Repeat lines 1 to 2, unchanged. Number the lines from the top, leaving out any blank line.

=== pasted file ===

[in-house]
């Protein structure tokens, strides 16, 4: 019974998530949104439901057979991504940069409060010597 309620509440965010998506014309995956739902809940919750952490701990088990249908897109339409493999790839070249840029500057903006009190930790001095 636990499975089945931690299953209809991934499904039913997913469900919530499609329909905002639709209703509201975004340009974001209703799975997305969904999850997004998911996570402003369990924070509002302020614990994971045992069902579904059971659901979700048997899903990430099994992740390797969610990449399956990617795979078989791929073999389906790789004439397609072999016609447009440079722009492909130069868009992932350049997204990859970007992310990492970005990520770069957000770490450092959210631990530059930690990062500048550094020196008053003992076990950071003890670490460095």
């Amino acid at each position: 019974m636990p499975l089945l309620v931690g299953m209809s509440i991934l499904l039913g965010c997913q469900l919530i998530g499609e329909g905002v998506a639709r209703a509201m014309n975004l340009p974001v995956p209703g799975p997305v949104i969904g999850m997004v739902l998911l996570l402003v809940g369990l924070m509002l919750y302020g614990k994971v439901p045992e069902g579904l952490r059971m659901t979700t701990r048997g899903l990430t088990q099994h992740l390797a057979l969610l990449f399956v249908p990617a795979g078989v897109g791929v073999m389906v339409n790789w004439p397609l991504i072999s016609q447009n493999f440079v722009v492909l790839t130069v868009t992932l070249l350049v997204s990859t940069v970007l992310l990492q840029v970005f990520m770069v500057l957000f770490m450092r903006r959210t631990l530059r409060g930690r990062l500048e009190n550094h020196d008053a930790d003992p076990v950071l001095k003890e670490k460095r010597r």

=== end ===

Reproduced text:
[in-house]
């Protein structure tokens, strides 16, 4: 019974998530949104439901057979991504940069409060010597 309620509440965010998506014309995956739902809940919750952490701990088990249908897109339409493999790839070249840029500057903006009190930790001095 636990499975089945931690299953209809991934499904039913997913469900919530499609329909905002639709209703509201975004340009974001209703799975997305969904999850997004998911996570402003369990924070509002302020614990994971045992069902579904059971659901979700048997899903990430099994992740390797969610990449399956990617795979078989791929073999389906790789004439397609072999016609447009440079722009492909130069868009992932350049997204990859970007992310990492970005990520770069957000770490450092959210631990530059930690990062500048550094020196008053003992076990950071003890670490460095």